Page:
In an effort to protect children and raise awareness among parents, emergency agencies have teamed up with Children's Hospital for a child safety technician course.
The four-day, 32-hour National Highway Traffic Safety Administration course certifies each participant to correctly install child safety seats in any car.
"It's unbelievable how much stuff we didn't know," said class member Kris Dodd, a Farmers Insurance agent.
Some motivation for the class came from the Colorado's Child Restraint Law, which will go into effect Aug. 1, said Jacqui Campbell, the Public Education Coordinator for the Steamboat Springs Fire/Rescue. Campbell coordinated the class.
According to the new law, infants must ride in a rear-facing car seat until they are at least 1 year old and 20 pounds.
Children between 1 and 4 years old who weigh 20 to 40 pounds must be restrained in a forward-facing car seat. Children heavier than 40 pounds who are younger than 6 must continue to ride in a child restraint seat, such as a booster seat, unless they are 55 inches or taller. All other children must be restrained in standard seat belts.
Steamboat Springs police Sgt. Rich Brown said that most parents don't know how to properly secure children in their cars.
"The best child seat is appropriate for the child in terms of their size, age and weight, that fits them well and fits the car well," Brown said. Nationally, child seats are used incorrectly about 80 percent of the time, Brown said.
But the state average is even worse. Coloradans misuse their car seats 95 percent of the time, Campbell said.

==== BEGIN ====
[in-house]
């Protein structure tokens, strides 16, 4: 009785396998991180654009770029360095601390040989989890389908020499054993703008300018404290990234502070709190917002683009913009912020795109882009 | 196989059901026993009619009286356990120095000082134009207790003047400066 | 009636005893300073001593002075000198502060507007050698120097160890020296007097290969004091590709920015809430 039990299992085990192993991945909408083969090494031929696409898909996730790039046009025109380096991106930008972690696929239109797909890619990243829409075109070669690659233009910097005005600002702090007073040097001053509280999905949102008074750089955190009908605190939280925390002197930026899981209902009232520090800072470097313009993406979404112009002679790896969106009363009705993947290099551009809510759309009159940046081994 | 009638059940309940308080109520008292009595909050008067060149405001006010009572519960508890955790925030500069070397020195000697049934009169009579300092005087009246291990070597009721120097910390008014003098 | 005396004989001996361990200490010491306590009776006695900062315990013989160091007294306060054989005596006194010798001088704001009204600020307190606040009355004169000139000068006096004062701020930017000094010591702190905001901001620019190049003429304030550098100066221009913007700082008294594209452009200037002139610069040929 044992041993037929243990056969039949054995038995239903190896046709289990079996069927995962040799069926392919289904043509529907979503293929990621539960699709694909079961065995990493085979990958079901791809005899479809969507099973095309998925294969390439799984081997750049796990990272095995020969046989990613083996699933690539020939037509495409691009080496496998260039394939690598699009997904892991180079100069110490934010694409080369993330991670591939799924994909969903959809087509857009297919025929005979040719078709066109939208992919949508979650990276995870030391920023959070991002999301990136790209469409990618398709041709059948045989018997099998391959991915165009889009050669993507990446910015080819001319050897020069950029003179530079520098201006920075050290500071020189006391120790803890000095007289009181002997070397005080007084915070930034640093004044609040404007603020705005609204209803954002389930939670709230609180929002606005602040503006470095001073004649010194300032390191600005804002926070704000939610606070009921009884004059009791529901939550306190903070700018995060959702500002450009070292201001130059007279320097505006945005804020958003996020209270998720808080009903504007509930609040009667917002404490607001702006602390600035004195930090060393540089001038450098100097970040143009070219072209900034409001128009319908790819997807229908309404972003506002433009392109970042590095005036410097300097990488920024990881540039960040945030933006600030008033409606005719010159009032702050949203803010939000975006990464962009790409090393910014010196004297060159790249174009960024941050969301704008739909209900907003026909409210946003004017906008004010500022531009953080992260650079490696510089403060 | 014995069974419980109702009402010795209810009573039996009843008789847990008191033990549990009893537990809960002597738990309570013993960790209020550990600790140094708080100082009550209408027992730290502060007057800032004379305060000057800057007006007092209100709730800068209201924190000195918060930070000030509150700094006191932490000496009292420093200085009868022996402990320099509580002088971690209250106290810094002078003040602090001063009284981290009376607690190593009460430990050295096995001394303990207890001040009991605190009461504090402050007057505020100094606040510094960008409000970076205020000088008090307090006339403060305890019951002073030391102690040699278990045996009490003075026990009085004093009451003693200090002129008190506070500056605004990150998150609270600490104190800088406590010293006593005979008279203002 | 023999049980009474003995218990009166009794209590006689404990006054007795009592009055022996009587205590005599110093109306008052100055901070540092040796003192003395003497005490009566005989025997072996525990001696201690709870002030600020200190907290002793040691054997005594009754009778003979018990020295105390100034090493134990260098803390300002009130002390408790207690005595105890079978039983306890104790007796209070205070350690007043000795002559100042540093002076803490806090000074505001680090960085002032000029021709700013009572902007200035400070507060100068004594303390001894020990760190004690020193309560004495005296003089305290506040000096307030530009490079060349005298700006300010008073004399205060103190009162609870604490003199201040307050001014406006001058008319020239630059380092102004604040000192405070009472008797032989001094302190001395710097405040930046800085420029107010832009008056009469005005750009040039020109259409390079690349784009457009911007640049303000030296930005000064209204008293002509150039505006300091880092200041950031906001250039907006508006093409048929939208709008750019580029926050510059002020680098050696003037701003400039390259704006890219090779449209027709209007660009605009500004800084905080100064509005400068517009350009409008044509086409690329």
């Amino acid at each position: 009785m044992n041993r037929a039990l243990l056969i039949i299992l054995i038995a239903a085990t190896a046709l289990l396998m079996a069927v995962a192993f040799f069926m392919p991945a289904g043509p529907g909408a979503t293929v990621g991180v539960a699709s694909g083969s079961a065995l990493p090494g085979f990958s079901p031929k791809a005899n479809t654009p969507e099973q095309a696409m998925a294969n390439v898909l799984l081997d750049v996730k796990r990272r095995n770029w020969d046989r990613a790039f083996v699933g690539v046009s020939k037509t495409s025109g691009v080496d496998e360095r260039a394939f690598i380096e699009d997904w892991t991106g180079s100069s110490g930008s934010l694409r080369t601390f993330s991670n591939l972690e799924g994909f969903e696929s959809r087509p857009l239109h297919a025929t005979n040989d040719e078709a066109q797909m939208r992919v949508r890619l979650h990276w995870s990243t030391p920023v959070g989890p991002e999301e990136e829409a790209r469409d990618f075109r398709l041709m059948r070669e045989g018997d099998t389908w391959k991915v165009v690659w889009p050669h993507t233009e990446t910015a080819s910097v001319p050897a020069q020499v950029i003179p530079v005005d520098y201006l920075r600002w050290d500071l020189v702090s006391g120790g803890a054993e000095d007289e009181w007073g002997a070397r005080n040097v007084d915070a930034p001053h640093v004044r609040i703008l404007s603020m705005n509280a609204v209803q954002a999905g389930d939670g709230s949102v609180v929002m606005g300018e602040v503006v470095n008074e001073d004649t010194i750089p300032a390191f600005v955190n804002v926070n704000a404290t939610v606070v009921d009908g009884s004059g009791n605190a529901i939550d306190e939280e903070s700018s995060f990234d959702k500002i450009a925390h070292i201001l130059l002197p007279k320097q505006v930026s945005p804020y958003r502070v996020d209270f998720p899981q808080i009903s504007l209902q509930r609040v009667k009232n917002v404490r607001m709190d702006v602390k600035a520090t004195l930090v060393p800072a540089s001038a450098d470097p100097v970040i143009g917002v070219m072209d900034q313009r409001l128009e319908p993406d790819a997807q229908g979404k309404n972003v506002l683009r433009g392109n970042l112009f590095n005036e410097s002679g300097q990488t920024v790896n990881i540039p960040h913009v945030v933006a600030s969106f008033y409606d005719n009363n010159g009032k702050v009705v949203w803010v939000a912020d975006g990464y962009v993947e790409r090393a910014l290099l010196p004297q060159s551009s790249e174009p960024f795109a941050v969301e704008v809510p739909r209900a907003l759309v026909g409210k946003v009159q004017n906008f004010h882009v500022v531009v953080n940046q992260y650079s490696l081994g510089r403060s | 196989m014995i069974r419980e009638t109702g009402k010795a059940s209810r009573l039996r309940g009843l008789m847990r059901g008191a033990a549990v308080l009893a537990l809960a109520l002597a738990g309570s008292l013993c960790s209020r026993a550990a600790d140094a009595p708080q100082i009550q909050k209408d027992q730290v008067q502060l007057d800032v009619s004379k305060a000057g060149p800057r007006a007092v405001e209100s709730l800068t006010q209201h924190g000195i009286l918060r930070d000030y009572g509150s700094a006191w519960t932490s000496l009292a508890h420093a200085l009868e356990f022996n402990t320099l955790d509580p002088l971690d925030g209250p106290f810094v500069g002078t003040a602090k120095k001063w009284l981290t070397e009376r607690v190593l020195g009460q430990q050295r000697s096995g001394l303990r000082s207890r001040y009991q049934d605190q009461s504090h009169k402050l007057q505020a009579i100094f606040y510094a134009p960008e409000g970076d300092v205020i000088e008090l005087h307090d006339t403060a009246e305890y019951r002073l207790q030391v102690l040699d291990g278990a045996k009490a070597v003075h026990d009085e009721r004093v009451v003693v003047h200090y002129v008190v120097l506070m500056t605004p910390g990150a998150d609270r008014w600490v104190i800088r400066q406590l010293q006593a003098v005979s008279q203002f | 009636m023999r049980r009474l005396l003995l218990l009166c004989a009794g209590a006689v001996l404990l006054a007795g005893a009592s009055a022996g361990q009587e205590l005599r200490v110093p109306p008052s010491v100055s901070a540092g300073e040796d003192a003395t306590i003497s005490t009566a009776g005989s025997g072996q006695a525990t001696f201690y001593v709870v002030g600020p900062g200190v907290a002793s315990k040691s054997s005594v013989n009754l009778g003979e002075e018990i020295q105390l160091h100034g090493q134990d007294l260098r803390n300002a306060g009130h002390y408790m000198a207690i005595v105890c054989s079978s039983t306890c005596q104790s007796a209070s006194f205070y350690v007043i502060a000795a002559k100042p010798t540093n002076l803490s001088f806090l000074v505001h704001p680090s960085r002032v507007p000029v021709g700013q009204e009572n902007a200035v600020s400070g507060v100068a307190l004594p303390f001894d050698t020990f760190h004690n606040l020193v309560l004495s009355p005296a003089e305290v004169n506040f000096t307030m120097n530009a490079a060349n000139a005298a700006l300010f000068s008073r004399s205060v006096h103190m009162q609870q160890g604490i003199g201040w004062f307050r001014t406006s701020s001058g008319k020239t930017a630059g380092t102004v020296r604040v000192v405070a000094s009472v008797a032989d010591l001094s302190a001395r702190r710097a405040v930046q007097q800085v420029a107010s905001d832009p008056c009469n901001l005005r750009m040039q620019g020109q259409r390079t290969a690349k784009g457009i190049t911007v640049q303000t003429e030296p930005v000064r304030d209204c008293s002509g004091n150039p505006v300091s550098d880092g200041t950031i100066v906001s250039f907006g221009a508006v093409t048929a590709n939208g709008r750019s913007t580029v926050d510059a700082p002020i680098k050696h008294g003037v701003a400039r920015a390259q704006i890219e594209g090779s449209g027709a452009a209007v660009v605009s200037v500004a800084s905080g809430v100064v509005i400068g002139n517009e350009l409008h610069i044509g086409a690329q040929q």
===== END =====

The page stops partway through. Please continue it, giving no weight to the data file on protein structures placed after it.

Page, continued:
Problems often occur because parents neglect instructions. Campbell points out that many parents choose to skip reading the manufacturer's instructions and simply install the car seat as they see fit.
"We need to get more education now," Campbell said. Because there are many different models of child seats, and many different cars, the possibility for error is huge, she said.
The class instructors were from Children's Hospital, St. Anthony Central Hospital and the Laramie, Wyo., Fire Department.
The class, which is also taught throughout the Denver metro area, is sponsored by Children's Hospital.
The class will be held from 1 to 3 p.m. today in the Wal-Mart parking lot, 1805 Central Park Drive. Parents are invited to come with their child safety seats to receive hands-on installation training.
Dodd said important things to remember when installing and using child safety seats are keeping large, unnecessary objects out of the car, making sure there is no slack in safety belts, and adapting the seat for each child and car.
Dodd also said every child seat that has been in an accident needs to be replaced, even if it doesn't appear damaged. Some insurance agencies will replace child seats that have been in accidents, she said.
Fifteen people attended the course, which began Monday in Colorado Mountain College's Bristol Hall. The students all were members of the Steamboat Springs police or fire departments, except Dodd, who is an insurance agent.
Dodd said the course was useful, and hopes parents will gain from their knowledge.
"If we could save one kid, why not," she said.